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Cary Grant, smooth as silk … on the surface.

By Ray Bennett

LONDON – When Cary Grant, born this day 120 years ago, died in 1986, Time magazine film critic Richard Schickel wrote, ‘Some distant day, audiences may come to agree that he was not merely the greatest movie star of his generation but the medium’s sublest and slyest actor.’

That was clouded with rehashes of the private torments of Archibald Leach, the deprived working-class kid from Bristol, England, who grew up to be Cary grant. His marriages and affairs; his alleged tightness with a dollar; his experiments with LSD and the long-rumoured suggestion of homosexuality were paraded in books, tabloids and talk-shows. Continue reading

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How Ben Kingsley dealt with instant fame after ‘Gandhi’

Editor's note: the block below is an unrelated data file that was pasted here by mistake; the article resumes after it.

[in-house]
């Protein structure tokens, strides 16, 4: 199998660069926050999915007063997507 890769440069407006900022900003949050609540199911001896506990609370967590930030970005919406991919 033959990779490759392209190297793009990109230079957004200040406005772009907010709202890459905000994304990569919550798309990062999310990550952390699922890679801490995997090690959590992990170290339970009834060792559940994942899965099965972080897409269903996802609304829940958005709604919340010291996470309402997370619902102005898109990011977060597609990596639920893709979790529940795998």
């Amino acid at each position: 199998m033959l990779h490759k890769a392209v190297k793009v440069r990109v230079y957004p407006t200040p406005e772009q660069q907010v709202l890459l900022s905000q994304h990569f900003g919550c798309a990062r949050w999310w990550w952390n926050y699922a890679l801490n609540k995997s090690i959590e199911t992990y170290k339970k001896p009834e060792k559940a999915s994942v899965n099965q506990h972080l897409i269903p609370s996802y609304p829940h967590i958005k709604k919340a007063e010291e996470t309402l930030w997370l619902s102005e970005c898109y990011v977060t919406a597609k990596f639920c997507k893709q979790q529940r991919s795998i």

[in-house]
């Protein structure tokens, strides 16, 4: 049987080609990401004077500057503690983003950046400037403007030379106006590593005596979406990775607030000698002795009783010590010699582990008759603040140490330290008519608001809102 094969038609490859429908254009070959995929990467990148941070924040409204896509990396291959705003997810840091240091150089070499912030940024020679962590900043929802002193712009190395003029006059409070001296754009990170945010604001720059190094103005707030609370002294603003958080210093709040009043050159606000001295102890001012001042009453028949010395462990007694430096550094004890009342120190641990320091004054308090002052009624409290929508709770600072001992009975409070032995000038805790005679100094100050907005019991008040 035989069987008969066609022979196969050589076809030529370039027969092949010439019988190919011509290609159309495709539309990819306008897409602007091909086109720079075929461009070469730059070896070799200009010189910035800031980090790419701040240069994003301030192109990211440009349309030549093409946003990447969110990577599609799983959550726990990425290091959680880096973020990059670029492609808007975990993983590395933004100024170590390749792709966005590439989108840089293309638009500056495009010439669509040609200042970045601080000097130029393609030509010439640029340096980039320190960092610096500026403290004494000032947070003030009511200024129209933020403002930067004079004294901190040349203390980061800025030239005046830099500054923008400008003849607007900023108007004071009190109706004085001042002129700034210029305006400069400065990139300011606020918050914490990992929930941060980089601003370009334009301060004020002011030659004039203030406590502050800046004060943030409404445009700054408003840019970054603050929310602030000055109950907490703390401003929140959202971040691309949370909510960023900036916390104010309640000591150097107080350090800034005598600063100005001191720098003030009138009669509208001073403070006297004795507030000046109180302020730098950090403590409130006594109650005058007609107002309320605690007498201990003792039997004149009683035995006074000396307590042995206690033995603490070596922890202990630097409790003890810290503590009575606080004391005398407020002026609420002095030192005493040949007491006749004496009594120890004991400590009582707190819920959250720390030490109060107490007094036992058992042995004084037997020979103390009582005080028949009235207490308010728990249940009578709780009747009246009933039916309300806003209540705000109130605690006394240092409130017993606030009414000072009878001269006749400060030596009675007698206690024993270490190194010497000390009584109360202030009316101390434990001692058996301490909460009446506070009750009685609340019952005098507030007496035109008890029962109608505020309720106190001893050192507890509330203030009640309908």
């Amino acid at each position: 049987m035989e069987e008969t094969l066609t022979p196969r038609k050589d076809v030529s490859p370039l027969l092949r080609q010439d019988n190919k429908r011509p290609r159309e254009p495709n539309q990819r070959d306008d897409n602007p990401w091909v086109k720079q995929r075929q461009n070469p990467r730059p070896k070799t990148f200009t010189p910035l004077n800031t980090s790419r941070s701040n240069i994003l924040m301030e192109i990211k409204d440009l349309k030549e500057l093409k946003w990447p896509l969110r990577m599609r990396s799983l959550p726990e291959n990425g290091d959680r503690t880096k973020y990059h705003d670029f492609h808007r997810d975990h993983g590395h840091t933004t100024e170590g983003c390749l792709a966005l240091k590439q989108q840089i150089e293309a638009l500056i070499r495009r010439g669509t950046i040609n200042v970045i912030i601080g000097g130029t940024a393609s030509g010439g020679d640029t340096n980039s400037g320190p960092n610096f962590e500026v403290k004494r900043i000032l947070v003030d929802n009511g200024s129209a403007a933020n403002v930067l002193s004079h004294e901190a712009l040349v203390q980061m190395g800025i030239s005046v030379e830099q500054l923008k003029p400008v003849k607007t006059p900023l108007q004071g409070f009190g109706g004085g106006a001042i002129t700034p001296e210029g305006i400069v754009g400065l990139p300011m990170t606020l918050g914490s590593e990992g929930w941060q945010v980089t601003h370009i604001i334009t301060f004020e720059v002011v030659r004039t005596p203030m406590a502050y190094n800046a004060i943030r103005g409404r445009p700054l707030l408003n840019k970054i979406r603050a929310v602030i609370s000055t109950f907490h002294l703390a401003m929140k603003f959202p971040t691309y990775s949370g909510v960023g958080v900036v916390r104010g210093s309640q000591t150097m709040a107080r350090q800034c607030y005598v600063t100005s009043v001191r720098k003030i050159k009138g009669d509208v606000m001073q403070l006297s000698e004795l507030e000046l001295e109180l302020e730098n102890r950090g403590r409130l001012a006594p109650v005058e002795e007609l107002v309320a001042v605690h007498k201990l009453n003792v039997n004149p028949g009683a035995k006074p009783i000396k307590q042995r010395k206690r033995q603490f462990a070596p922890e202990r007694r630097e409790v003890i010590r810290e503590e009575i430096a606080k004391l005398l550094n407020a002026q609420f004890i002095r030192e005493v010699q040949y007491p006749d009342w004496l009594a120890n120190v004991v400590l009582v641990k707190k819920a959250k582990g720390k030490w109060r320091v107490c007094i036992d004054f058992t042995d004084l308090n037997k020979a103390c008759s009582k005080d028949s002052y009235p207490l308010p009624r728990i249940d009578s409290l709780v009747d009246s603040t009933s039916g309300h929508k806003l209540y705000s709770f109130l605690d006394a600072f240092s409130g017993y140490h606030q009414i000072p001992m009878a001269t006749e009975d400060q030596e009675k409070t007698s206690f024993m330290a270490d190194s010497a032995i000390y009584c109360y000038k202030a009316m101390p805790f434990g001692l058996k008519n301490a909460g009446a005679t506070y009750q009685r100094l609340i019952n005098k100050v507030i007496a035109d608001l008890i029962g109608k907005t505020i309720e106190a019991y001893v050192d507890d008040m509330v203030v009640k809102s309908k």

By Ray Bennett

LONDON – Ben Kingsley, who turns 80 today, had spent fifteen years on the English stage with occasional small screen roles when Richard Attenborough changed his life by casting him in the title role of his epic feature film ‘Gandhi’ in 1982.

Two years later, over a pleasant lunch in Hill’s Restaurant in Stratford-upon-Avon, he told me how he had adjusted to instant fame after being named best actor at the Academy Awards and the British Academy Film Awards.  Continue reading

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Norman Lear told me, ‘I hate the word satire’

By Ray Bennett

LONDON – American TV producer Norman Lear was heralded as a leading light in political satire but he did not believe it. ‘I hate the word satire,’ he told me, ‘because I don’t know that the level of our work on television is true satire.’